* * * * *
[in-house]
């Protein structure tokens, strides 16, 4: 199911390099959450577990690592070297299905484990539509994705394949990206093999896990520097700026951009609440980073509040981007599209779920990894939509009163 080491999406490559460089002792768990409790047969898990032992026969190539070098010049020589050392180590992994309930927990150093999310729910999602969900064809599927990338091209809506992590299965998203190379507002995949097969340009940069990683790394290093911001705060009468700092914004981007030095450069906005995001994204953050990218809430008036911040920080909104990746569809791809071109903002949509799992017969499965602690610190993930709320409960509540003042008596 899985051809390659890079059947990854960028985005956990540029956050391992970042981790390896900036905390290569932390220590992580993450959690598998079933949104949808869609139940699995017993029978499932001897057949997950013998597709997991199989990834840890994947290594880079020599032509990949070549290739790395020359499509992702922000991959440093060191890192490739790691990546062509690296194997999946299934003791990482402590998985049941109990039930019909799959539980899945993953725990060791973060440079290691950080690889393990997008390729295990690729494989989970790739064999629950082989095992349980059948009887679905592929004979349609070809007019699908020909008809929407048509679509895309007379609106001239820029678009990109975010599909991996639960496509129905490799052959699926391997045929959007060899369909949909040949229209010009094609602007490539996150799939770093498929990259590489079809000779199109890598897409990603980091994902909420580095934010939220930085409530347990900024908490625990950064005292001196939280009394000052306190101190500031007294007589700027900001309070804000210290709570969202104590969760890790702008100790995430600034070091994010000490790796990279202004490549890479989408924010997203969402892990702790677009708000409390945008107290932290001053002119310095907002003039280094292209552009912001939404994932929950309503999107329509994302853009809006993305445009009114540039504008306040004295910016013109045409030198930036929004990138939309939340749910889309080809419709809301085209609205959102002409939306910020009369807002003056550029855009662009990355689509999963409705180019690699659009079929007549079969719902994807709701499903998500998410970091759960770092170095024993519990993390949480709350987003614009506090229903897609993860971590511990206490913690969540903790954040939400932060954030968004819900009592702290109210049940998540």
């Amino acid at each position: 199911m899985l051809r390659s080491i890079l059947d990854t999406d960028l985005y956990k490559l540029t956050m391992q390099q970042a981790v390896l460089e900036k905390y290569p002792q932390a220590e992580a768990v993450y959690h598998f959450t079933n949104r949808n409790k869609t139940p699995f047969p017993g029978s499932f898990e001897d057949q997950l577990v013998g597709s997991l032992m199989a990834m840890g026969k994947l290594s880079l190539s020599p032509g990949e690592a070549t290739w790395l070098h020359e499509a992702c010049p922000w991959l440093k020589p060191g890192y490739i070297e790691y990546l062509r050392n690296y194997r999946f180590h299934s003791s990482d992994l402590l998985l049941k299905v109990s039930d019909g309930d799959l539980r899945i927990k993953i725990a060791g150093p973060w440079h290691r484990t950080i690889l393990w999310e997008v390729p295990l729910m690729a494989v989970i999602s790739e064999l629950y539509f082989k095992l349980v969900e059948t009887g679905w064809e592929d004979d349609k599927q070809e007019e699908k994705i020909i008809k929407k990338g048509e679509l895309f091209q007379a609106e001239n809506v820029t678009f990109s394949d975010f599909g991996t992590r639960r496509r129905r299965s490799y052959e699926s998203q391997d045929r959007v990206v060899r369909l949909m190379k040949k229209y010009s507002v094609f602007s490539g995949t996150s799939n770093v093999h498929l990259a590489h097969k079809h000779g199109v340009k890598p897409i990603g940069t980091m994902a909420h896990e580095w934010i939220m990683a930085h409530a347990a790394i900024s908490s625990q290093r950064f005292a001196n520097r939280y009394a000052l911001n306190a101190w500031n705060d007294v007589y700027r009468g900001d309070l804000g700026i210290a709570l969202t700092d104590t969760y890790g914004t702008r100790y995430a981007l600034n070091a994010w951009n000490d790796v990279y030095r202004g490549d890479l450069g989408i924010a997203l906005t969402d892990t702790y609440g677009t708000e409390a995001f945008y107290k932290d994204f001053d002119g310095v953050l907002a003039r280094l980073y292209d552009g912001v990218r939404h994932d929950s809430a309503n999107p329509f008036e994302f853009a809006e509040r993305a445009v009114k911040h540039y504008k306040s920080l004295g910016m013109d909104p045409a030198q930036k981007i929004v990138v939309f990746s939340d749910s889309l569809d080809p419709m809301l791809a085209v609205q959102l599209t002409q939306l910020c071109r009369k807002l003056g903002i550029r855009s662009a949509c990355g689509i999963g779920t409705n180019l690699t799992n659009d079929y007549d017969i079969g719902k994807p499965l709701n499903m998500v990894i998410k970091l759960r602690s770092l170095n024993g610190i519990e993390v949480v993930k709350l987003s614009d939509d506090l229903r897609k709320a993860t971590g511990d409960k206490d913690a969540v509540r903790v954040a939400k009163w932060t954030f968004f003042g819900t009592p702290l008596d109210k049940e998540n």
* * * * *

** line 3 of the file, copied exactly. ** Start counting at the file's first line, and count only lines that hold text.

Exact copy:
């Amino acid at each position: 199911m899985l051809r390659s080491i890079l059947d990854t999406d960028l985005y956990k490559l540029t956050m391992q390099q970042a981790v390896l460089e900036k905390y290569p002792q932390a220590e992580a768990v993450y959690h598998f959450t079933n949104r949808n409790k869609t139940p699995f047969p017993g029978s499932f898990e001897d057949q997950l577990v013998g597709s997991l032992m199989a990834m840890g026969k994947l290594s880079l190539s020599p032509g990949e690592a070549t290739w790395l070098h020359e499509a992702c010049p922000w991959l440093k020589p060191g890192y490739i070297e790691y990546l062509r050392n690296y194997r999946f180590h299934s003791s990482d992994l402590l998985l049941k299905v109990s039930d019909g309930d799959l539980r899945i927990k993953i725990a060791g150093p973060w440079h290691r484990t950080i690889l393990w999310e997008v390729p295990l729910m690729a494989v989970i999602s790739e064999l629950y539509f082989k095992l349980v969900e059948t009887g679905w064809e592929d004979d349609k599927q070809e007019e699908k994705i020909i008809k929407k990338g048509e679509l895309f091209q007379a609106e001239n809506v820029t678009f990109s394949d975010f599909g991996t992590r639960r496509r129905r299965s490799y052959e699926s998203q391997d045929r959007v990206v060899r369909l949909m190379k040949k229209y010009s507002v094609f602007s490539g995949t996150s799939n770093v093999h498929l990259a590489h097969k079809h000779g199109v340009k890598p897409i990603g940069t980091m994902a909420h896990e580095w934010i939220m990683a930085h409530a347990a790394i900024s908490s625990q290093r950064f005292a001196n520097r939280y009394a000052l911001n306190a101190w500031n705060d007294v007589y700027r009468g900001d309070l804000g700026i210290a709570l969202t700092d104590t969760y890790g914004t702008r100790y995430a981007l600034n070091a994010w951009n000490d790796v990279y030095r202004g490549d890479l450069g989408i924010a997203l906005t969402d892990t702790y609440g677009t708000e409390a995001f945008y107290k932290d994204f001053d002119g310095v953050l907002a003039r280094l980073y292209d552009g912001v990218r939404h994932d929950s809430a309503n999107p329509f008036e994302f853009a809006e509040r993305a445009v009114k911040h540039y504008k306040s920080l004295g910016m013109d909104p045409a030198q930036k981007i929004v990138v939309f990746s939340d749910s889309l569809d080809p419709m809301l791809a085209v609205q959102l599209t002409q939306l910020c071109r009369k807002l003056g903002i550029r855009s662009a949509c990355g689509i999963g779920t409705n180019l690699t799992n659009d079929y007549d017969i079969g719902k994807p499965l709701n499903m998500v990894i998410k970091l759960r602690s770092l170095n024993g610190i519990e993390v949480v993930k709350l987003s614009d939509d506090l229903r897609k709320a993860t971590g511990d409960k206490d913690a969540v509540r903790v954040a939400k009163w932060t954030f968004f003042g819900t009592p702290l008596d109210k049940e998540n």